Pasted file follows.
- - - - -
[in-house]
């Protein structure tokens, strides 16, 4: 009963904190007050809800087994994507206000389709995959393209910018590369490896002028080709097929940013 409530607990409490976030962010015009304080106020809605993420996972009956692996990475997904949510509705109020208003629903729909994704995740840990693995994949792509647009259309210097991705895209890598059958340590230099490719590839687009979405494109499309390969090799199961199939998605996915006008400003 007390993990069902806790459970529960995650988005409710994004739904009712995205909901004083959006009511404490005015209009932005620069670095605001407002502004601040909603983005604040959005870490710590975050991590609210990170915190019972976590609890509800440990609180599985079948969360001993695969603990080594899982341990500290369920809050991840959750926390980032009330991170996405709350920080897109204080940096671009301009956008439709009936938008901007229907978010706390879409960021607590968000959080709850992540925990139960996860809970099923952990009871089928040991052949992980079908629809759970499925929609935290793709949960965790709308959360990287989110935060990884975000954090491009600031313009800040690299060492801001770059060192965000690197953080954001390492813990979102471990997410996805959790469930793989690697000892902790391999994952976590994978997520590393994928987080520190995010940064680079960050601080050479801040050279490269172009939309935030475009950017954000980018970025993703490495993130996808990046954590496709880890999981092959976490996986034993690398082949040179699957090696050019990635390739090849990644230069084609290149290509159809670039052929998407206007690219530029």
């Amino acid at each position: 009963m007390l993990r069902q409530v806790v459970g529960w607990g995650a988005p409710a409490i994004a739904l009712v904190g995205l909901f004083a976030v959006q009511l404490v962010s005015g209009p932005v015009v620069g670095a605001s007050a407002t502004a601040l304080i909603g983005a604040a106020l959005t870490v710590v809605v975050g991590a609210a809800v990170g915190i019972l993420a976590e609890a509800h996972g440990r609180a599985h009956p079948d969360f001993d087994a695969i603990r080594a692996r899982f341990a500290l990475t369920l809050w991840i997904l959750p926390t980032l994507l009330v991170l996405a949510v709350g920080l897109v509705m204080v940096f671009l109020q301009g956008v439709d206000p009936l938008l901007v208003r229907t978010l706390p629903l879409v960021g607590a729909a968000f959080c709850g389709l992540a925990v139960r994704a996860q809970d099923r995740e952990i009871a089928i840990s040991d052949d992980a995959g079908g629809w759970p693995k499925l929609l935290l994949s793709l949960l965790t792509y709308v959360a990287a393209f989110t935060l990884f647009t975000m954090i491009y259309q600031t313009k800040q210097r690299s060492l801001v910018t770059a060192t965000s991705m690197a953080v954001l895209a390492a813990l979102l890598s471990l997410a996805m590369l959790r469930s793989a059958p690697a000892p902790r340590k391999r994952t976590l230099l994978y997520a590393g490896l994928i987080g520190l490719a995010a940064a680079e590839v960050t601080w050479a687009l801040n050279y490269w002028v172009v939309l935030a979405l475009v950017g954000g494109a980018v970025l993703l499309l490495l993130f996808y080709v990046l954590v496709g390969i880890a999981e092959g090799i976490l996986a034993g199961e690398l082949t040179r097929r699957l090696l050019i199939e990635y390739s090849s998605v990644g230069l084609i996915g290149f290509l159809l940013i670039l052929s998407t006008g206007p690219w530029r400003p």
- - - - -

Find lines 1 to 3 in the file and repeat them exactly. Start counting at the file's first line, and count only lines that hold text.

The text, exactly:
[in-house]
């Protein structure tokens, strides 16, 4: 009963904190007050809800087994994507206000389709995959393209910018590369490896002028080709097929940013 409530607990409490976030962010015009304080106020809605993420996972009956692996990475997904949510509705109020208003629903729909994704995740840990693995994949792509647009259309210097991705895209890598059958340590230099490719590839687009979405494109499309390969090799199961199939998605996915006008400003 007390993990069902806790459970529960995650988005409710994004739904009712995205909901004083959006009511404490005015209009932005620069670095605001407002502004601040909603983005604040959005870490710590975050991590609210990170915190019972976590609890509800440990609180599985079948969360001993695969603990080594899982341990500290369920809050991840959750926390980032009330991170996405709350920080897109204080940096671009301009956008439709009936938008901007229907978010706390879409960021607590968000959080709850992540925990139960996860809970099923952990009871089928040991052949992980079908629809759970499925929609935290793709949960965790709308959360990287989110935060990884975000954090491009600031313009800040690299060492801001770059060192965000690197953080954001390492813990979102471990997410996805959790469930793989690697000892902790391999994952976590994978997520590393994928987080520190995010940064680079960050601080050479801040050279490269172009939309935030475009950017954000980018970025993703490495993130996808990046954590496709880890999981092959976490996986034993690398082949040179699957090696050019990635390739090849990644230069084609290149290509159809670039052929998407206007690219530029």
């Amino acid at each position: 009963m007390l993990r069902q409530v806790v459970g529960w607990g995650a988005p409710a409490i994004a739904l009712v904190g995205l909901f004083a976030v959006q009511l404490v962010s005015g209009p932005v015009v620069g670095a605001s007050a407002t502004a601040l304080i909603g983005a604040a106020l959005t870490v710590v809605v975050g991590a609210a809800v990170g915190i019972l993420a976590e609890a509800h996972g440990r609180a599985h009956p079948d969360f001993d087994a695969i603990r080594a692996r899982f341990a500290l990475t369920l809050w991840i997904l959750p926390t980032l994507l009330v991170l996405a949510v709350g920080l897109v509705m204080v940096f671009l109020q301009g956008v439709d206000p009936l938008l901007v208003r229907t978010l706390p629903l879409v960021g607590a729909a968000f959080c709850g389709l992540a925990v139960r994704a996860q809970d099923r995740e952990i009871a089928i840990s040991d052949d992980a995959g079908g629809w759970p693995k499925l929609l935290l994949s793709l949960l965790t792509y709308v959360a990287a393209f989110t935060l990884f647009t975000m954090i491009y259309q600031t313009k800040q210097r690299s060492l801001v910018t770059a060192t965000s991705m690197a953080v954001l895209a390492a813990l979102l890598s471990l997410a996805m590369l959790r469930s793989a059958p690697a000892p902790r340590k391999r994952t976590l230099l994978y997520a590393g490896l994928i987080g520190l490719a995010a940064a680079e590839v960050t601080w050479a687009l801040n050279y490269w002028v172009v939309l935030a979405l475009v950017g954000g494109a980018v970025l993703l499309l490495l993130f996808y080709v990046l954590v496709g390969i880890a999981e092959g090799i976490l996986a034993g199961e690398l082949t040179r097929r699957l090696l050019i199939e990635y390739s090849s998605v990644g230069l084609i996915g290149f290509l159809l940013i670039l052929s998407t006008g206007p690219w530029r400003p």